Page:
Perhaps you've heard this story: Thirty students are waiting to write a final exam for a philosophy course on the Theory of Knowledge. The professor enters the room, hands out blue books, picks up a chair, places it on top of a table, and says, "You are to write just one essay on this exam. Prove to me that this chair exists. You have two hours." A minute later one student gets up, turns in her answer book and leaves. The rest of the class slave away for two hours, explaining foundationalism, pragmatism, materialism, idealism, and every other ism they think is relevant. But when the exams are returned, only one essay receives an A-the one turned in early. The classmates of the student who got the A naturally demand to see her essay. She shows it them. It consists of two words: "What chair?"
If you have a philosophy final coming up, and you're feeling witty, you could try a strategy like that. But we wouldn't recommend it. There's a 99.9% probability that in the real world, the two-word essay would have received a big fat F.
In the real world, the most important thing to remember is to study for the exam in an active rather than passive way. What does that mean? Passive studying is where you look over your class notes, notes taken from books, old essays. Research has shown that this is not very effective. This may be especially true in philosophy because the abstractness of the material can often make recall difficult.
So how can you make your studying active? Here are four ways.
Write Practice Essays, Preferably Timed
This is probably the single most valuable exercise you can do. Writing under exam conditions-time limits and no notes--forces you to organize what you know, strengthens your ability to recall details (definitions, arguments, objections, etc.), and often prompts original thoughts of your own that you might end up including if you write on the same topic in the exam. Most teachers should be able and willing to give you sample questions that you can use for this purpose.
Read, Keeping Practice Essays in Mind
Before writing a practice essay, you'll naturally need to prepare by studying the relevant material. But doing this sort of focused, purposeful studying is much better than just scanning many pages of notes and texts and hoping that some of it sticks.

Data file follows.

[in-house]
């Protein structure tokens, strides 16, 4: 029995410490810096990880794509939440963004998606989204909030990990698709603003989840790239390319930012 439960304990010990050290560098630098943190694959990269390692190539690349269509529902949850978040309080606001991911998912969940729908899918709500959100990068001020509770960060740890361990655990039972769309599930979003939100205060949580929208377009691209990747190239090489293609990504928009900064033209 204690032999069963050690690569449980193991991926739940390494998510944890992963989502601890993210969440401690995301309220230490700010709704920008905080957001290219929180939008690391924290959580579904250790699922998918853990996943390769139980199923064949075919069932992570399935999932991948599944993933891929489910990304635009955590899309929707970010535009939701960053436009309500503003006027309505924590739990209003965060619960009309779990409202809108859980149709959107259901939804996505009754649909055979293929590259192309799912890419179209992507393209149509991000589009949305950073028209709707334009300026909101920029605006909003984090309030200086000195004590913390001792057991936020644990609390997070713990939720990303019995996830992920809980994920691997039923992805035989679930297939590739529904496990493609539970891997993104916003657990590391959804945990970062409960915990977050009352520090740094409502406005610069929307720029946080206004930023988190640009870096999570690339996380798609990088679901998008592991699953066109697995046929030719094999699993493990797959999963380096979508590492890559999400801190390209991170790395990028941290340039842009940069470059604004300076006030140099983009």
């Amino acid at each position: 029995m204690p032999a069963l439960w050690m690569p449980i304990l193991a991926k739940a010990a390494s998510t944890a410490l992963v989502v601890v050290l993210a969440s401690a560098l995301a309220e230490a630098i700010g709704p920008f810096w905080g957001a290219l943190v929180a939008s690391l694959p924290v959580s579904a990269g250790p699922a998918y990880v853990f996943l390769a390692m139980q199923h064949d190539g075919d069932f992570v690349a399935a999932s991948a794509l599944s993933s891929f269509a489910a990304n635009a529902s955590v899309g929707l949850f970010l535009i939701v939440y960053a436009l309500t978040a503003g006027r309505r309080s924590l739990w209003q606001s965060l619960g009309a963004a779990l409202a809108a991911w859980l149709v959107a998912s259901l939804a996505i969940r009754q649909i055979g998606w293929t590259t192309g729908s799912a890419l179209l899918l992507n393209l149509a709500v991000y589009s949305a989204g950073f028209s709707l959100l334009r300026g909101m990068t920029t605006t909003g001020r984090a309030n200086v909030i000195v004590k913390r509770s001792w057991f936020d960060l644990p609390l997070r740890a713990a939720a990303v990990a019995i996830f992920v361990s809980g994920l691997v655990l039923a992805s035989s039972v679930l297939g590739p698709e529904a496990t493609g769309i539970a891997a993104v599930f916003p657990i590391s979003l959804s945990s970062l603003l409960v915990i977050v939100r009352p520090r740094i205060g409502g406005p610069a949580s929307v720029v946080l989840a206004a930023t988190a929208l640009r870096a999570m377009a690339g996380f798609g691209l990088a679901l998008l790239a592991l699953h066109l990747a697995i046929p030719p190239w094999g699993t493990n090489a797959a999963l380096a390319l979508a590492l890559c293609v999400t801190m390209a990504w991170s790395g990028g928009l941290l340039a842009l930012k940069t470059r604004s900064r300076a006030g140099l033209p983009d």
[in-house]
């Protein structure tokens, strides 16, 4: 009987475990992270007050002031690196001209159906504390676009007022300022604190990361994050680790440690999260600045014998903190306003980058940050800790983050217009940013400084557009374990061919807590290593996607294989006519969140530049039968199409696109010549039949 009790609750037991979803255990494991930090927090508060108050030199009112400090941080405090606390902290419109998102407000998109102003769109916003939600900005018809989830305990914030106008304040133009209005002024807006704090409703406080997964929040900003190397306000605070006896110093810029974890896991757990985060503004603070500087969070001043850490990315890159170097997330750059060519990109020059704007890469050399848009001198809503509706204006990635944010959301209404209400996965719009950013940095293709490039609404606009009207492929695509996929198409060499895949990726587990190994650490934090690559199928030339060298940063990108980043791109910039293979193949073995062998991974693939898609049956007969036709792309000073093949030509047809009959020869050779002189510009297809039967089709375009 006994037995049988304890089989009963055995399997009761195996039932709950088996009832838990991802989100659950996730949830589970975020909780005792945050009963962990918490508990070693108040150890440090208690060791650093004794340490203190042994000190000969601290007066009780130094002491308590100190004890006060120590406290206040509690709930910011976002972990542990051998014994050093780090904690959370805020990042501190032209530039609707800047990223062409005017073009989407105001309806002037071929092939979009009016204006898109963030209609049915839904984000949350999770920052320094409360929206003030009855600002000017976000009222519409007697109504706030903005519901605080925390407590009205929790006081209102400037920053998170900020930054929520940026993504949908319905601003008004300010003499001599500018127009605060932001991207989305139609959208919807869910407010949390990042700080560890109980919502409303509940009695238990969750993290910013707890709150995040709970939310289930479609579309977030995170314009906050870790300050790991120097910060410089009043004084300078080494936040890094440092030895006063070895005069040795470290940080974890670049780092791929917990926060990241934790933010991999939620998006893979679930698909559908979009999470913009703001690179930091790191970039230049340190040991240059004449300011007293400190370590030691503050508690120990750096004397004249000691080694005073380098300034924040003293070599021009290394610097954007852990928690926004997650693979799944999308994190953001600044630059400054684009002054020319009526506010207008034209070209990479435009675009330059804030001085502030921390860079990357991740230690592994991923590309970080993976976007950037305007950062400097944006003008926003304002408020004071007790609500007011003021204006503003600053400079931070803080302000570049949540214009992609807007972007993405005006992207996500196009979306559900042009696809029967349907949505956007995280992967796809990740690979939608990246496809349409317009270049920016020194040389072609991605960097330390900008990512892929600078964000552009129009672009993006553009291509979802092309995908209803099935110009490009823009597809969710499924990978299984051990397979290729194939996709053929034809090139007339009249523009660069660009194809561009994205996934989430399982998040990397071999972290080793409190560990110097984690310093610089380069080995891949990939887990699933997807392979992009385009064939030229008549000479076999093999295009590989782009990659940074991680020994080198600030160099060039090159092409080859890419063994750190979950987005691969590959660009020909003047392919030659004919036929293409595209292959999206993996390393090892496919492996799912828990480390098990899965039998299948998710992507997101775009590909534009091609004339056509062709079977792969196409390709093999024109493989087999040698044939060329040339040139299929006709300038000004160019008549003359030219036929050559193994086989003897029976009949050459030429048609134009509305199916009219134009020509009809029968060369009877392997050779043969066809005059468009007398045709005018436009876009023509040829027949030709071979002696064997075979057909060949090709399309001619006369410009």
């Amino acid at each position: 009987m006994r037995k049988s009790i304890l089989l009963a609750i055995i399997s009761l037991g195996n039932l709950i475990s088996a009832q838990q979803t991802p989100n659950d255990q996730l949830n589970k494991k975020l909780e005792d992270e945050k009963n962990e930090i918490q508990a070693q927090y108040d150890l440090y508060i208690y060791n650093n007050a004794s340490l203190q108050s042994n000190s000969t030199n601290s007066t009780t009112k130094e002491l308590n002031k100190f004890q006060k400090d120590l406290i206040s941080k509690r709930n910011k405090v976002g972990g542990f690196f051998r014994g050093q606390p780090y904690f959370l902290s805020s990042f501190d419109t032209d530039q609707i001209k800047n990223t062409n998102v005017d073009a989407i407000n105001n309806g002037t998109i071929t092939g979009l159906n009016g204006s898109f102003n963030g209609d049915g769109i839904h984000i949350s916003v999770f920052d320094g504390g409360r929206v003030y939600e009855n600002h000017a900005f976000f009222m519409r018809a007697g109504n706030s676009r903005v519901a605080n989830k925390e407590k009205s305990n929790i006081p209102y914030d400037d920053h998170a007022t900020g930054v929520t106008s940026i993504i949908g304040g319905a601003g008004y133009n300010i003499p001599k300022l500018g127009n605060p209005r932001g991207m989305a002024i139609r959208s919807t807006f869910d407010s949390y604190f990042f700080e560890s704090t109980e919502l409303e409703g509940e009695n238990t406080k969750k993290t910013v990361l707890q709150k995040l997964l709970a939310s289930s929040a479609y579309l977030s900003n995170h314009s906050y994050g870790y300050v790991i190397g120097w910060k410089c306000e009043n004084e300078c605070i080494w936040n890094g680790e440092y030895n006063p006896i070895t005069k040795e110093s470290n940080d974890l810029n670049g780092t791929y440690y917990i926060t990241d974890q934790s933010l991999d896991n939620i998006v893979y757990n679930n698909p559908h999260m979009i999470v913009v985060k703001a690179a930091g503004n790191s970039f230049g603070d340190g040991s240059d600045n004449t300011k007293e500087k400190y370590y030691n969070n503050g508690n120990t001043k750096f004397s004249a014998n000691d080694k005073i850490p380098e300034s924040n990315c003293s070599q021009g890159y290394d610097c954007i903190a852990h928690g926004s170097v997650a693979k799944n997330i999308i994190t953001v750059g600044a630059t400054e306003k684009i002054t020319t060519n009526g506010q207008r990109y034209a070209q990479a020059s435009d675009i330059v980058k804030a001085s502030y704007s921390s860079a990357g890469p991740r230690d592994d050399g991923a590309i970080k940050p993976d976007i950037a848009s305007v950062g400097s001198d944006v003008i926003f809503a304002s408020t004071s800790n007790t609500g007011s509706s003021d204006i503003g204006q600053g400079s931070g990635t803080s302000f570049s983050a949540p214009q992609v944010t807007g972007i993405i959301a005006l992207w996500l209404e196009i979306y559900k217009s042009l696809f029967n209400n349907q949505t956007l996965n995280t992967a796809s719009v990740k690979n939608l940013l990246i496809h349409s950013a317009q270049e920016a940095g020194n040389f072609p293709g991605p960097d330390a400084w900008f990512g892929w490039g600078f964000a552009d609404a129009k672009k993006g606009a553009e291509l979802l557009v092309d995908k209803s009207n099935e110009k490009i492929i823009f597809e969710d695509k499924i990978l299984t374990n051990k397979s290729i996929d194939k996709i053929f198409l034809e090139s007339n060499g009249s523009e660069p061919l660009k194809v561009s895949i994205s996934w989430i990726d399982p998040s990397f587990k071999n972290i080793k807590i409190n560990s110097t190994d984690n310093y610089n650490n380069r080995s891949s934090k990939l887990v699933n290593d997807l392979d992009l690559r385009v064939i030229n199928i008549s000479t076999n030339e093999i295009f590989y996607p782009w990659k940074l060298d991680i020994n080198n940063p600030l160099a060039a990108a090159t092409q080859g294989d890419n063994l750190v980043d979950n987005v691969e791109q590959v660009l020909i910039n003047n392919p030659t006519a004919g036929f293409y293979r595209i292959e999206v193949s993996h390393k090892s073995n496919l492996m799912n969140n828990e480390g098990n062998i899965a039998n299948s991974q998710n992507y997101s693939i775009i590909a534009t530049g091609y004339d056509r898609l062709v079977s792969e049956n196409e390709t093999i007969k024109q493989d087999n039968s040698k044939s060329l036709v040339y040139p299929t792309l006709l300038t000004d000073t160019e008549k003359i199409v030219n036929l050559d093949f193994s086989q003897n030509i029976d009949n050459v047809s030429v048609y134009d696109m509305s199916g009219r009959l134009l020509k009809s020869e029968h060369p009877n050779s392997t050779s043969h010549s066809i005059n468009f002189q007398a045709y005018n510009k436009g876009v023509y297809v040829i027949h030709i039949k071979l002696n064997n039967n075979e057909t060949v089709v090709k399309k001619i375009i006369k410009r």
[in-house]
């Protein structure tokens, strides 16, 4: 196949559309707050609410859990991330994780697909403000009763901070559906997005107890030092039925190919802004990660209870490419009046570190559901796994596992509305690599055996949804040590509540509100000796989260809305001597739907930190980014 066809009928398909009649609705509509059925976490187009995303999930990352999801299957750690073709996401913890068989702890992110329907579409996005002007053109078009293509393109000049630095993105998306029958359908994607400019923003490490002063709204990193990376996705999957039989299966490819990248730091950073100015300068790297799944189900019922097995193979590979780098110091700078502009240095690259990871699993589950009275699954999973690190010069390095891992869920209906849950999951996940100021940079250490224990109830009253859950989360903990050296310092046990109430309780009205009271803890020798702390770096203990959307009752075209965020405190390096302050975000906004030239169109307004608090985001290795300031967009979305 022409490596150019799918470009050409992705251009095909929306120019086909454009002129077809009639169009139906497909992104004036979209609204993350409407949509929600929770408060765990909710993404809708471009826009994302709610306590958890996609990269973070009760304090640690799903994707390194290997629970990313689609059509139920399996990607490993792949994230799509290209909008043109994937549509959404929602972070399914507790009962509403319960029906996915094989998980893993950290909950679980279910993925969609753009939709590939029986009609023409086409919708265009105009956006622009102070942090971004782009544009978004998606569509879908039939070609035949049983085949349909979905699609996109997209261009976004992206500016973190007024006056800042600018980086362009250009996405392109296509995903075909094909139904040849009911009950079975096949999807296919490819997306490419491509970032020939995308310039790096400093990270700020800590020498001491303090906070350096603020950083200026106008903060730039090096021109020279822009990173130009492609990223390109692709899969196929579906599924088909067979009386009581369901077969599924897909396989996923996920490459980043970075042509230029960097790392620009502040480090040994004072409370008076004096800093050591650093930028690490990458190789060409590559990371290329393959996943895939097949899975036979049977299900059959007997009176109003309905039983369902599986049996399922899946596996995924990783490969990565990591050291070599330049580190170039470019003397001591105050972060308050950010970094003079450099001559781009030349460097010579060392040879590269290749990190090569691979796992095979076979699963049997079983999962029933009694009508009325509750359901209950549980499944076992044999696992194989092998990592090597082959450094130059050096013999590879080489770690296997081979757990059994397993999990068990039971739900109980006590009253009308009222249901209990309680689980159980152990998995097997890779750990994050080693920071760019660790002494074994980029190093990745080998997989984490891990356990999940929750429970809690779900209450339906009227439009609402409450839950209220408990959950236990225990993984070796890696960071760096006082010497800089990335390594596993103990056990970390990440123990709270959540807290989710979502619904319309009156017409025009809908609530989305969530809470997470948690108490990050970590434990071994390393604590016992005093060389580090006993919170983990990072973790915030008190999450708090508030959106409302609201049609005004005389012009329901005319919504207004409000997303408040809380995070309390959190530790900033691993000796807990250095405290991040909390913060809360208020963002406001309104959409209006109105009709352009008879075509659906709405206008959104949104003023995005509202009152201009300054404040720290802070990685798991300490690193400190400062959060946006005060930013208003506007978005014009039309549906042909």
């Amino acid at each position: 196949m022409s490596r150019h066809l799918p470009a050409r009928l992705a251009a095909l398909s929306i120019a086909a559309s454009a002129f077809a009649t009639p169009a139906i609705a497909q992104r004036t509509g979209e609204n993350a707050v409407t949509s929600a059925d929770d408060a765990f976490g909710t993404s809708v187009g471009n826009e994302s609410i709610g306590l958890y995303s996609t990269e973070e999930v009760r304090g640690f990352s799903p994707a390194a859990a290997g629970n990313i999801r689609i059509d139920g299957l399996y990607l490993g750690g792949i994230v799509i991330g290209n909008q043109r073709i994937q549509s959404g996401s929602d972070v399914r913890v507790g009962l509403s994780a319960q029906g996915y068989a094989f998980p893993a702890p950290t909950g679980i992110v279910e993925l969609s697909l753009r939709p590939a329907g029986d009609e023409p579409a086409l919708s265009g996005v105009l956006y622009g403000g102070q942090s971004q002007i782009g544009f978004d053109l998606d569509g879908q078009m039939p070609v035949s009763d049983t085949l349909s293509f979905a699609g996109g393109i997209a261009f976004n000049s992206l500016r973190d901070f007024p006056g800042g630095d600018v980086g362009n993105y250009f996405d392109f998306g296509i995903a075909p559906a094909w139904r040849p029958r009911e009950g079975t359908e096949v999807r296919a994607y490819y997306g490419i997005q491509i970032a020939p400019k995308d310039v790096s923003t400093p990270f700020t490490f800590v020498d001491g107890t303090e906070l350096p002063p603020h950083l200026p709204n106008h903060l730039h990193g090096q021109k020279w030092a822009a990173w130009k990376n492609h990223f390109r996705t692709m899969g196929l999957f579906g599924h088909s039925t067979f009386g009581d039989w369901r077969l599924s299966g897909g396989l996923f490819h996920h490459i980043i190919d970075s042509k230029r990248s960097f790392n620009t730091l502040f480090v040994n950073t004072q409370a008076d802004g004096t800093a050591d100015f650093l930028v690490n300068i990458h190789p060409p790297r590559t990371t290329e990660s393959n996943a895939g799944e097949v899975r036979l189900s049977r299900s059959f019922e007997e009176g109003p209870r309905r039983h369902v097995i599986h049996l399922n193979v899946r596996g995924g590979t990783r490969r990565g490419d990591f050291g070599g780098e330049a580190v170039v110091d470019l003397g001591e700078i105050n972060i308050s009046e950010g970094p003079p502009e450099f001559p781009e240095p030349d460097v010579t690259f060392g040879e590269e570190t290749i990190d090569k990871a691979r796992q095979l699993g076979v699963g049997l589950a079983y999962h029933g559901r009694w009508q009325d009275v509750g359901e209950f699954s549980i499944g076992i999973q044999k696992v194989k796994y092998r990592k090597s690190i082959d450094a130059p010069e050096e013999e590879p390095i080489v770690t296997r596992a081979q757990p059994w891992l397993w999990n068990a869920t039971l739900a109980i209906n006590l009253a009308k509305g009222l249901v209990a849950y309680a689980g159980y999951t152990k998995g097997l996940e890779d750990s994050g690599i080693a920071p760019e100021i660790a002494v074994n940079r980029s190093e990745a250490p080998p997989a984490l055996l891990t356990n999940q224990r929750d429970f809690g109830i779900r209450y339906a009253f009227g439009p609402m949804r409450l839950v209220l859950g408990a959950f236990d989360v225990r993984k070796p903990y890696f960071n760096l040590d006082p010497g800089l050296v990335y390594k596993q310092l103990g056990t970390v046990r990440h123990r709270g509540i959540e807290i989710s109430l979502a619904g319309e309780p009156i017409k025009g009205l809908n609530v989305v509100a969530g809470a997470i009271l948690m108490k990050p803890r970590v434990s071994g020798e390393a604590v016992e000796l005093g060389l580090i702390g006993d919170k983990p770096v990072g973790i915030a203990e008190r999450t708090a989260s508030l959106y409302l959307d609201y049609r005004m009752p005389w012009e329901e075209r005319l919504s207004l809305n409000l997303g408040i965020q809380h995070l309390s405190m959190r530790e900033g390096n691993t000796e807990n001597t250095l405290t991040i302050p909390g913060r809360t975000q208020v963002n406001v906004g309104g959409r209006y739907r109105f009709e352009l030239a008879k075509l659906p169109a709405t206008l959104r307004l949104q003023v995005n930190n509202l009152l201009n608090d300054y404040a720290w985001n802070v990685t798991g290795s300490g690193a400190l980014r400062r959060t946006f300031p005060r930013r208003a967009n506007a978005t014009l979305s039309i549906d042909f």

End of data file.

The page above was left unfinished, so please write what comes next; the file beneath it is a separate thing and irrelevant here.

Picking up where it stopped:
Think up Your Own Examples to Illustrate Abstract Points
For instance, if you're writing about how utilitarians might be willing to sacrifice individual rights in order to promote the greatest happiness of the greatest number, you might think about a group of peeping toms who are all spying on someone in the shower. It's much easier to remember concrete examples than abstract principles; but once you do, you'll probably find it easy to recall the theoretical point the examples are making. Whoever is reading the essay may also give you credit if you use original illustrative examples: it shows you really understand what you are talking about and not just mindlessly repeating what someone else has said.
Practice Making Outlines
After you've written a practice essay and you have the material fully in mind, draft an outline for the essay you've just written, perhaps with some improvements. Again, this will help to organize your thinking and should help improve your ability to recall the material during the exam.
The mechanical basics of preparing for any final are pretty much the same for all subjects: get a good night's sleep; eat a good breakfast (or lunch) so your brain is fueled; make sure you have a spare pen. Some people also think it helps to sleep with the textbook under your pillow. Experts are skeptical about this strategy but, to date, its ineffectiveness has never been conclusively proved.